Written by Sunday Times correspondent Simon Wilde, it is the first definitive history of a great national sporting institution.
Wilde expertly traces the historic tensions between amateurs and professionals, and the team’s modern battles for independence from the counties and control of players tempted to put cash-rich Twenty20 leagues before country.
This fine book also provides a detailed exploration of the tactics and strategies that have shaped the side, from Douglas Jardine’s controversial Bodyline bowling and the time-wasting of Len Hutton and Peter May to Andrew Strauss and Andy Flower’s love of data analysis, as well as the recent white-ball revolution.
Famous episodes such as the Basil D’Oliveira and Kevin Pietersen affairs are put into context in a volume that is effectively the story of English cricket.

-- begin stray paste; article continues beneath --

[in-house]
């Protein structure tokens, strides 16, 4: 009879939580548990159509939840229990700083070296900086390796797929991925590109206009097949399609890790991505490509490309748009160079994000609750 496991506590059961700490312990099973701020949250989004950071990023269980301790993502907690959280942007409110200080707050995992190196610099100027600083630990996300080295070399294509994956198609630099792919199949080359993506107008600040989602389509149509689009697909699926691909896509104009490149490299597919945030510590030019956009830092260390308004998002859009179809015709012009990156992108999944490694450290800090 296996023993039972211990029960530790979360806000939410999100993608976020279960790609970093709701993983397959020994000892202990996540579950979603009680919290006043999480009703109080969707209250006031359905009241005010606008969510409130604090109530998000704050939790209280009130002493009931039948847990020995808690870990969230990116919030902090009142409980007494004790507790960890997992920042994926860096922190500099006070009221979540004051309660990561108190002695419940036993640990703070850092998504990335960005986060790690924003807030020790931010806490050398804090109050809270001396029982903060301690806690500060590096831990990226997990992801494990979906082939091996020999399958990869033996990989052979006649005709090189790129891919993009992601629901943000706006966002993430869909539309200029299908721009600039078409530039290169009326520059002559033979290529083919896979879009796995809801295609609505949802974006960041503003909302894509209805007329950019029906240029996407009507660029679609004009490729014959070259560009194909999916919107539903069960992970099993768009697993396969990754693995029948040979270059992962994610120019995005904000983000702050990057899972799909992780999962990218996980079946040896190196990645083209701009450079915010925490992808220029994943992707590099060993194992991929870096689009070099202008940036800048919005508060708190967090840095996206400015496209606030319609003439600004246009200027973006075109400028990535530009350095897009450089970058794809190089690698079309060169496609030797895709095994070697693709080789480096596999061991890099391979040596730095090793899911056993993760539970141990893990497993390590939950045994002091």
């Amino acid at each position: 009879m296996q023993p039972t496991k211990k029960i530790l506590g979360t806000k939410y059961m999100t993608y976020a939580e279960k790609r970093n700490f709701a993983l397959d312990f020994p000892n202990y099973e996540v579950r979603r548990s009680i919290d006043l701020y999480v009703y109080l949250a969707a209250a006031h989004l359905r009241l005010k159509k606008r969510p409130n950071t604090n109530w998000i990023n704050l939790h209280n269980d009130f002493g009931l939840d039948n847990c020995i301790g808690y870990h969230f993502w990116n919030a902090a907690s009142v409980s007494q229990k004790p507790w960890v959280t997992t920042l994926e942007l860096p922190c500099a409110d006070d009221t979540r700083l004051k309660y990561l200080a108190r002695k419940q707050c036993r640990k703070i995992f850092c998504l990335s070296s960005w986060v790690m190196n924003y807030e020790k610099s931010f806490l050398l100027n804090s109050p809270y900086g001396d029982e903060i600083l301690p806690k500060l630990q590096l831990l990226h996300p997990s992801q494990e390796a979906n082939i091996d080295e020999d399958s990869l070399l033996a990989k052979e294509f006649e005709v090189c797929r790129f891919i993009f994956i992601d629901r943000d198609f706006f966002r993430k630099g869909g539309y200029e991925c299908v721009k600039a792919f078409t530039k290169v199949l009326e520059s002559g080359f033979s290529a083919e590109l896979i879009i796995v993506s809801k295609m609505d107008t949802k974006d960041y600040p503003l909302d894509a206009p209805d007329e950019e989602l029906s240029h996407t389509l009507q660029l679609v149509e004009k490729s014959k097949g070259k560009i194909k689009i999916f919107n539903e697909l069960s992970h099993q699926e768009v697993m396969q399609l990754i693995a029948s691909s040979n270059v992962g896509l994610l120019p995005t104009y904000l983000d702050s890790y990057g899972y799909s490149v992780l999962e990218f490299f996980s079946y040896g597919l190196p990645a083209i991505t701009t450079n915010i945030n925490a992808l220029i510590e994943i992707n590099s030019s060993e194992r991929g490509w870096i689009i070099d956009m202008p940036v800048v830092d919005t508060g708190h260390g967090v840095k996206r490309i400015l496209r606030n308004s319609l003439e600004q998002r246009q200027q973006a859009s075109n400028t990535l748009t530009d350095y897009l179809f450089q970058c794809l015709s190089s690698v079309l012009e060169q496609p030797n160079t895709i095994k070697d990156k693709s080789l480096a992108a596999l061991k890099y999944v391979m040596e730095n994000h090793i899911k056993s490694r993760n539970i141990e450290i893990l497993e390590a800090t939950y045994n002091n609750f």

‘Ambassadors of Goodwill: MCC Tours 1946-47-1970-71’ looks at the death of the amateur ideal in English cricket.
Written by Mark Peel, it employs a rich vein of material recently mined from MCC archives, providing a fresh appraisal of post-war tours and the players involved.
It is a fascinating book that will interest students of the game.
Ditto ‘Playing The Game: Cricket’s Tarnished Ideals from Bodyline to Present’, penned by the same author, which looks at the changing ethics of cricket, from its gentlemanly roots right up to the present day.
After decades of sledging, intimidatory bowling, gamesmanship and dissent, the MCC adopted “The Spirit of Cricket” in 2000 in an attempt to reclaim the sport’s original ethos.
But, as Peel argues, its impact has so far been disappointingly limited.
England: The Biography by Simon Wilde is published by Simon & Schuster, priced £25.
Ambassadors of Goodwill: MCC Tours 1946-47-1970-71 by Mark Peel is published by Pitch Publishing Ltd, priced £18.99.
Playing The Game: Cricket’s Tarnished Ideals from Bodyline to Present by Mark Peel is published by Pitch Publishing Ltd, priced £18.99.